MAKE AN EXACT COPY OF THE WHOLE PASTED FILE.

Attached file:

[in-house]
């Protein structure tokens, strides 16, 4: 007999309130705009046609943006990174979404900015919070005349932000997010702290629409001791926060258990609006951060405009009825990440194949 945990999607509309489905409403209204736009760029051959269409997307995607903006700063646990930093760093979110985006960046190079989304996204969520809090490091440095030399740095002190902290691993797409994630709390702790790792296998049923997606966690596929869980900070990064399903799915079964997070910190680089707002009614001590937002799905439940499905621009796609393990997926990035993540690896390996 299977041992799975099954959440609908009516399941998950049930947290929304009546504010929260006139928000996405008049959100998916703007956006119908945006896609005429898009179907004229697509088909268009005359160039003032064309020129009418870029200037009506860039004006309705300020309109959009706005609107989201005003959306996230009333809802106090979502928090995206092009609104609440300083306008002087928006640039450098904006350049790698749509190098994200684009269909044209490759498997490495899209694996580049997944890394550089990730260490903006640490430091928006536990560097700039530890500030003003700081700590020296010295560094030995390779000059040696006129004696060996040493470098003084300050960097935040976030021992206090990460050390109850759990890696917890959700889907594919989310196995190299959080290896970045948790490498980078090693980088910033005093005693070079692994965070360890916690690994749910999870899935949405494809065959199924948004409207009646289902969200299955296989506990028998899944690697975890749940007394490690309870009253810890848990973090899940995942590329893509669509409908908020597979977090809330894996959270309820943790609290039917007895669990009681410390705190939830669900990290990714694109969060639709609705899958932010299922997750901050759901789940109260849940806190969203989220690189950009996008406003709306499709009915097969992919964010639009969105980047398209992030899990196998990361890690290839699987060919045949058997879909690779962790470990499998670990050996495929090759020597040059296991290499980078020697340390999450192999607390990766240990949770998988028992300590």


[in-house]
């Protein structure tokens, strides 16, 4: 007999309130705009046609943006990174979404900015919070005349932000997010702290629409001791926060258990609006951060405009009825990440194949 945990999607509309489905409403209204736009760029051959269409997307995607903006700063646990930093760093979110985006960046190079989304996204969520809090490091440095030399740095002190902290691993797409994630709390702790790792296998049923997606966690596929869980900070990064399903799915079964997070910190680089707002009614001590937002799905439940499905621009796609393990997926990035993540690896390996 299977041992799975099954959440609908009516399941998950049930947290929304009546504010929260006139928000996405008049959100998916703007956006119908945006896609005429898009179907004229697509088909268009005359160039003032064309020129009418870029200037009506860039004006309705300020309109959009706005609107989201005003959306996230009333809802106090979502928090995206092009609104609440300083306008002087928006640039450098904006350049790698749509190098994200684009269909044209490759498997490495899209694996580049997944890394550089990730260490903006640490430091928006536990560097700039530890500030003003700081700590020296010295560094030995390779000059040696006129004696060996040493470098003084300050960097935040976030021992206090990460050390109850759990890696917890959700889907594919989310196995190299959080290896970045948790490498980078090693980088910033005093005693070079692994965070360890916690690994749910999870899935949405494809065959199924948004409207009646289902969200299955296989506990028998899944690697975890749940007394490690309870009253810890848990973090899940995942590329893509669509409908908020597979977090809330894996959270309820943790609290039917007895669990009681410390705190939830669900990290990714694109969060639709609705899958932010299922997750901050759901789940109260849940806190969203989220690189950009996008406003709306499709009915097969992919964010639009969105980047398209992030899990196998990361890690290839699987060919045949058997879909690779962790470990499998670990050996495929090759020597040059296991290499980078020697340390999450192999607390990766240990949770998988028992300590």